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The Ecosa Institute is a sustainability-based design school located in Prescott, Arizona. Independently founded in 1996, Ecosa became officially sponsored by Prescott College in 2012. Prescott College is regionally accredited by the Higher Learning Commission and a member of the Northcentral Association as well as accredited by the Association for Experiential Education. Ecosa Institutes's goal is to bring innovative thinking, new pedagogical forms and an interdisciplinary approach to a design education using nature as its underlying model. Ecosa provides a nontraditional approach to design education, with semester programs in Regenerative Ecological Design (RE-Design) that explore creative visual expression, living systems thinking, sustainable materials, construction and methods. The intent is to produce design thinkers who have a broad-based knowledge of nature, culture, and design who can understand the larger perspectives fundamental to creating a sustainable future.
Ecosa Institute of Regenerative Ecological Design
Ecosa Institute advocates a radical departure from the traditional approach to teaching design. As an in-depth overview to sustainable and ecological design, the semester program explores the many ways in which design can solve the environmental challenges of the 21st century. Architecture, urban planning, landscape architecture, industrial design, and other design-thinking disciplines are unique problem-solving tools that have the potential to create a healthy, just and sustainable world. Ecosa Institute uses nature as a model for the curriculum, therefore it is complex, recursive and diverse.
The report of the American Institute of Architects Committee on the Environment has said "In many ways, what students get in one semester is a more holistic understanding of sustainability than they could presently get at any traditional design school."
The vision for Ecosa was formulated during the 1980s and 90’s by English architect and educator Antony Brown. His dedication to issues of sustainability and ecological design developed after joining Paolo Soleri's Cosanti Foundation and working with the Italian architect on his conceptual designs for a new vision of urban settlements. Brown worked on the resulting urban prototype, Arcosanti, as architect-in-residence supervising both design work and construction. During his time studying with Soleri and teaching the philosophy of the arcology concept, Brown began to cultivate his own vision of an ecological future and the new approach to design education he saw as necessary to achieve it.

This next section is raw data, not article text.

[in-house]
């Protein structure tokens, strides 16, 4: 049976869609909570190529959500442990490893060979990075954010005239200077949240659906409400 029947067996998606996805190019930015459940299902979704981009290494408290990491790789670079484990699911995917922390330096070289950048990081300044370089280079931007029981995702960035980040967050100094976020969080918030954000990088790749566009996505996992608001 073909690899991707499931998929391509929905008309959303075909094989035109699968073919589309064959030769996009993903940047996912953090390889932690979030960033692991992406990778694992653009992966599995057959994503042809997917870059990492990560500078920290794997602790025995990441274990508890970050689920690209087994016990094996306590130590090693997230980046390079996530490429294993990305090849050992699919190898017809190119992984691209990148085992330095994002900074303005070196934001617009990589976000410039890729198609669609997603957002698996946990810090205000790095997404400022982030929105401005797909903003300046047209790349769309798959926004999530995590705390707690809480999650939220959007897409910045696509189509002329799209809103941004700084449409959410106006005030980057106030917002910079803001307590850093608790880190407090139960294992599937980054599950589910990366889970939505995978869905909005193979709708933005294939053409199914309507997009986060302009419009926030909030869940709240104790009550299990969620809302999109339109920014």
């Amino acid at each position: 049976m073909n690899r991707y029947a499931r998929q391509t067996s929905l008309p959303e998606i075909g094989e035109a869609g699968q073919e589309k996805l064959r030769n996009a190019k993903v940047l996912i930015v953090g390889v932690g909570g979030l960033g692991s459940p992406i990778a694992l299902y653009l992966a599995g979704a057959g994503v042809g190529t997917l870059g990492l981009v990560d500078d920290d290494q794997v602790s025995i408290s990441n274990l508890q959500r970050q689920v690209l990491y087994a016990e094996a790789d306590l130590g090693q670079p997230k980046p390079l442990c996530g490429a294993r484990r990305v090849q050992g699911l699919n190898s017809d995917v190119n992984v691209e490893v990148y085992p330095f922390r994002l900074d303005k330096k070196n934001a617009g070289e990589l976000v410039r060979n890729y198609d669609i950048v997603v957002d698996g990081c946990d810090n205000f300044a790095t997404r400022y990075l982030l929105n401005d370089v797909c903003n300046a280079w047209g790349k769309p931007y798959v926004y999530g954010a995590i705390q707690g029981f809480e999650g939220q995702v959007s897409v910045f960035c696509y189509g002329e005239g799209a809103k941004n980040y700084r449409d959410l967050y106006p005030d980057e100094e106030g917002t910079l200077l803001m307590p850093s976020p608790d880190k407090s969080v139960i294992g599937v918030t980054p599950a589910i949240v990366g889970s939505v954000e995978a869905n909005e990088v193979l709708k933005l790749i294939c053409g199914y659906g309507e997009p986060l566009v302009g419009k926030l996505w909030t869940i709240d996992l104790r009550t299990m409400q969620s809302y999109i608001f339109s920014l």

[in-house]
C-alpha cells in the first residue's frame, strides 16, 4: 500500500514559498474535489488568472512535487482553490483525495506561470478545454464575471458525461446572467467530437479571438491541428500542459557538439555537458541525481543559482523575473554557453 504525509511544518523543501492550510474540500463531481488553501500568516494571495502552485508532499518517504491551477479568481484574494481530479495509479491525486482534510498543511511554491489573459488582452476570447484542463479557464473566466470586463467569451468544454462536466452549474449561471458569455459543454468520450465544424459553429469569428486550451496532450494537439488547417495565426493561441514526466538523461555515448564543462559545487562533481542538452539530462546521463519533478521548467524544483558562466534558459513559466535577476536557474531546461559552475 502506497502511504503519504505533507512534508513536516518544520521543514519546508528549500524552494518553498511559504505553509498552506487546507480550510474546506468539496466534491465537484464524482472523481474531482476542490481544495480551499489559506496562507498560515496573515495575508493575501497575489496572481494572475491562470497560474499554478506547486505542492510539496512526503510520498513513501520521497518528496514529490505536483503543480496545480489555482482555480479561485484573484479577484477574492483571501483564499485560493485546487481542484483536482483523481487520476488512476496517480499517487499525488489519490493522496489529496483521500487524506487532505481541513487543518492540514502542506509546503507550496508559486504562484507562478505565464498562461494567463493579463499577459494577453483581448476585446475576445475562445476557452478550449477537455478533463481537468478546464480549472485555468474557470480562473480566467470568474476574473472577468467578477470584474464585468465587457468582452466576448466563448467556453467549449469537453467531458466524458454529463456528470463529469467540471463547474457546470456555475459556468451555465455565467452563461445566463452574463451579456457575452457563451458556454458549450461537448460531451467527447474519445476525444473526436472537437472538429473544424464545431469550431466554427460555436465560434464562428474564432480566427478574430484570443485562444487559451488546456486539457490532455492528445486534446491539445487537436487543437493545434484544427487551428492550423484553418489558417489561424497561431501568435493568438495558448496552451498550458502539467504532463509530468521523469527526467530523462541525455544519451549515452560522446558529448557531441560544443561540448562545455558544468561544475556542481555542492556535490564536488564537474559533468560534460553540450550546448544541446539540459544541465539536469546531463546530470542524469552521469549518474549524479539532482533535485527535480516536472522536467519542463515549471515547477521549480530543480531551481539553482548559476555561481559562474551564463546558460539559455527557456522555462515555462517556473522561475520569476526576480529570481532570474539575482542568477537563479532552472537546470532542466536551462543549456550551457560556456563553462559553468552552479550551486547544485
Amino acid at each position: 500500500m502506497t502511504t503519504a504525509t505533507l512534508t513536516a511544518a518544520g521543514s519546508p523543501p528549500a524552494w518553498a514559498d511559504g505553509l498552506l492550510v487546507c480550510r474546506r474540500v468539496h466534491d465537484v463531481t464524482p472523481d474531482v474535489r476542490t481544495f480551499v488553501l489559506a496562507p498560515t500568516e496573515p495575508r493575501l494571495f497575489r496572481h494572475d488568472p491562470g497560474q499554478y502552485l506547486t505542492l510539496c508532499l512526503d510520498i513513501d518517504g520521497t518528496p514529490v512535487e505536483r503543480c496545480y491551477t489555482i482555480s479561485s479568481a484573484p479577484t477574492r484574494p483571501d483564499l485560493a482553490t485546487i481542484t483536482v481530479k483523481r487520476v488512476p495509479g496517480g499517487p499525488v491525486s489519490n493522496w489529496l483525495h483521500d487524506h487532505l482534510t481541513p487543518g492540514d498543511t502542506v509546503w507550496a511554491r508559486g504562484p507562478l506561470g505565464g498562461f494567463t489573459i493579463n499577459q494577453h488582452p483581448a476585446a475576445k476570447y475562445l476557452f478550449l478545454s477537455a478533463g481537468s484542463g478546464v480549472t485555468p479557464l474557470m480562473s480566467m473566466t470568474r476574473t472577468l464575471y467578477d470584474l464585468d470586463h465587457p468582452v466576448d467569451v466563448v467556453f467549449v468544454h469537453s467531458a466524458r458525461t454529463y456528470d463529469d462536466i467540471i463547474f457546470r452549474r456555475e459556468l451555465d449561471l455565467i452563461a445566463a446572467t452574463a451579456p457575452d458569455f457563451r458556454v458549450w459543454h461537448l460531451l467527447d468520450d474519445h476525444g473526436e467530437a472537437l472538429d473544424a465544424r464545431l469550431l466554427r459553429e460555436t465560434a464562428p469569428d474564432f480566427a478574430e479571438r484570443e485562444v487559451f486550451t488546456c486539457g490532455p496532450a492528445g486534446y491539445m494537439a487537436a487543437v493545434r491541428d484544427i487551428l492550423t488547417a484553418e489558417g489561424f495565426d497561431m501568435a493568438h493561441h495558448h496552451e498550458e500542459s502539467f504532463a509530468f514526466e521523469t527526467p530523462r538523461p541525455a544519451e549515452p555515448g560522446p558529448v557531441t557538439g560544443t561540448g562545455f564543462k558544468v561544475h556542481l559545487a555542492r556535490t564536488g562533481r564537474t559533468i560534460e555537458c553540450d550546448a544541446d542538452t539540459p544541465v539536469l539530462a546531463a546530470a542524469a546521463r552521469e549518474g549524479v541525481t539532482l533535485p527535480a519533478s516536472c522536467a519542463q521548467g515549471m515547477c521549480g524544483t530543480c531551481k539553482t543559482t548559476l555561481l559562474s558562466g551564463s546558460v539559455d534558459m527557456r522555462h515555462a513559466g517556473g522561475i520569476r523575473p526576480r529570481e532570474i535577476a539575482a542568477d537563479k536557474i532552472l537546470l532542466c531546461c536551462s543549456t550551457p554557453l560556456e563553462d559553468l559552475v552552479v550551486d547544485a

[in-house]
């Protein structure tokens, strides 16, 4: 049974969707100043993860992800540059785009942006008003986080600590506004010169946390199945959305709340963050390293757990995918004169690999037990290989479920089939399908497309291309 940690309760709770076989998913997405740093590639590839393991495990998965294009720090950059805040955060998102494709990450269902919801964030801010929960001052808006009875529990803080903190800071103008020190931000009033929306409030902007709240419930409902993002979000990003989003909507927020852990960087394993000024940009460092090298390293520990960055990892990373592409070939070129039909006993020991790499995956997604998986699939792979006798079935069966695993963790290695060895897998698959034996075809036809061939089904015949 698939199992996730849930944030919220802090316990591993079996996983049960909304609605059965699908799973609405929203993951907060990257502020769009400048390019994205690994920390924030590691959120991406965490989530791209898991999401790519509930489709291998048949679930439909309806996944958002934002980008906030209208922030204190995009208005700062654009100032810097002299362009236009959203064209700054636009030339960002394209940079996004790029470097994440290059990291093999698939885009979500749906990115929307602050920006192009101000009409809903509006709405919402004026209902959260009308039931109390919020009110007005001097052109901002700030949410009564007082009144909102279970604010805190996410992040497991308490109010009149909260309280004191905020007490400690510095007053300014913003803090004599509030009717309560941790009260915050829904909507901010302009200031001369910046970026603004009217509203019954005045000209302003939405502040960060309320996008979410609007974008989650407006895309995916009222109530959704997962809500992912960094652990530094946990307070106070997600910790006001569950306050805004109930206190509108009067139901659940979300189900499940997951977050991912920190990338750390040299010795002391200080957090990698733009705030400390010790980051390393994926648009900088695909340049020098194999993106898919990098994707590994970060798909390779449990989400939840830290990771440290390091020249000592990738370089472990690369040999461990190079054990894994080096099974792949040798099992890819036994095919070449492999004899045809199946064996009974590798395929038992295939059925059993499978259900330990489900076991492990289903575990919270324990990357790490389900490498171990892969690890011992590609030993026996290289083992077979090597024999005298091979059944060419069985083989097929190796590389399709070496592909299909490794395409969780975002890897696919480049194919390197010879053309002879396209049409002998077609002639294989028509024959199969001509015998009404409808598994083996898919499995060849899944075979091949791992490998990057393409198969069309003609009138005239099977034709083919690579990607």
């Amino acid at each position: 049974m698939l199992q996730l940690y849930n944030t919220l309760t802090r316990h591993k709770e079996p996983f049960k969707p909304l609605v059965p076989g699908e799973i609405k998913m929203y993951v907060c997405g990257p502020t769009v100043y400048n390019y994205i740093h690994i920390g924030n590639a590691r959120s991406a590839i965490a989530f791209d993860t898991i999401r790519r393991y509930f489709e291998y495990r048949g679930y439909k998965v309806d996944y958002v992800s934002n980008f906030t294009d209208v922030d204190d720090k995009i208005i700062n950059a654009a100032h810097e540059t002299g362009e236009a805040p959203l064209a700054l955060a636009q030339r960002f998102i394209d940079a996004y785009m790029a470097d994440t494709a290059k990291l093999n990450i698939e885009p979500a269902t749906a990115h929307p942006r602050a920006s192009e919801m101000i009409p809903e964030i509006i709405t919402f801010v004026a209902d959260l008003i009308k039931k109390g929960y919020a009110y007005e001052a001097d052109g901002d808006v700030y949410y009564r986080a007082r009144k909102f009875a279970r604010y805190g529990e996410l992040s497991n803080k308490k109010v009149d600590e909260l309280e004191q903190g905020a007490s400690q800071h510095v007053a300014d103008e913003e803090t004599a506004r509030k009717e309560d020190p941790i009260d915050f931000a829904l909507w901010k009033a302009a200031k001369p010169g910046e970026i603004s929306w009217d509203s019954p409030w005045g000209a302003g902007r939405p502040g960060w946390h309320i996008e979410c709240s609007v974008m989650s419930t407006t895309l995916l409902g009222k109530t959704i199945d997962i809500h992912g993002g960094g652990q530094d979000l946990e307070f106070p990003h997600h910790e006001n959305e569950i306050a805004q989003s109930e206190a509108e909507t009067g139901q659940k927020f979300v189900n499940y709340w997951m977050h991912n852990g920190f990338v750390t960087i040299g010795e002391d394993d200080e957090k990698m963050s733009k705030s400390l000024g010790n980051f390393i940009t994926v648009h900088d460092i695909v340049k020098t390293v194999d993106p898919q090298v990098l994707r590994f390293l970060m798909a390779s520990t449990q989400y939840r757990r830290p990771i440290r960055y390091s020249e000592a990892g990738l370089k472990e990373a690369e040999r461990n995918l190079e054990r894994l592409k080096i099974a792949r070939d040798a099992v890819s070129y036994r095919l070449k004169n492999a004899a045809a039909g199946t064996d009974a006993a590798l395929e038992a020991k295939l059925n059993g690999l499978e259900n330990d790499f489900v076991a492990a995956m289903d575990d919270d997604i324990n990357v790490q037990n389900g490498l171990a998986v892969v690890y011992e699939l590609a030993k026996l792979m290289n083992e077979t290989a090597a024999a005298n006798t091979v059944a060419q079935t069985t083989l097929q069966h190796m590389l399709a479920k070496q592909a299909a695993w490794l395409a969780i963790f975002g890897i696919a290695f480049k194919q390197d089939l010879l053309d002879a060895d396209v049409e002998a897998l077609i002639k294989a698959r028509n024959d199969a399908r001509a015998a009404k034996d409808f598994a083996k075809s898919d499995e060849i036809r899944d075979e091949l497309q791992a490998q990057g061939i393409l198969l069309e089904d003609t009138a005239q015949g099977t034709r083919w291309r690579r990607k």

Brown left the Arcosanti project and began to explore his ideas through a series of classes he developed and taught at Prescott College. This opportunity to experiment with teaching methods convinced him that experiential education was the best way to reach students and to personalize learning. At Prescott College, Brown tried turning students who were environmentalists into designers, but later realized teaching designers to become environmentalists may be more effective in reaching his goal. Brown's goal was not to tack on sustainable design to a conventional curriculum, but to restructure the underlying ethos of architectural education and bring a new sensitivity to the practice of architecture.
In 1996 Brown formally founded the Ecosa Institute in Prescott, Arizona, and in 1998 the organization was granted 501(c)(3) status. The Ecosa Institute offered its first semester in sustainable design in 2000. Ecosa Institute merged with Prescott College in 2012. 
Ecosa's curriculum is unlike those at traditional colleges and universities in that sustainable and ecological design at its core. It is an intensive, multifaceted mix of lectures, field trips, student presentations, readings, discussions, studio time and meetings with community groups and clients. The total immersion experience is designed in a way that matches the complexity of the information presented. The program runs typically from 9:00am to 4:00pm five days a week and provides a large quantity of information in a short period of time. This new learning is then applied to the projects, giving a practical use for this theoretic information. Final presentations on larger projects occur at the end of the semester, while smaller project presentations occur throughout the semester. On completion of the semester students have a total overview of the issues, solutions and promise of sustainable design. Additional information about the programs at Ecosa Institute can be found at www.ecosa.org.
Each semester an adjunct faculty consisting of educators from colleges and universities, professionals in the architecture, design, and construction industries and experts from nationally recognized organizations join Ecosa as visiting faculty and lecturers. These individuals, regarded as experts in their field, teach specific segments of the curriculum. Regular Ecosa guest lectures include design-build architect and University of Washington professor Steve Badanes, Pliny Fisk III, co-director of the Center for Maximum Potential Building Systems , Nate Cormier of SVR Design , father of arcology Paolo Soleri, sustainable architect and author Sim Van der Ryn, and architects Will Bruder and Eddie Jones .
- Prescott College Partner
- New York Times
- Architecture Week
- Daily Courier
- Metropolis Magazine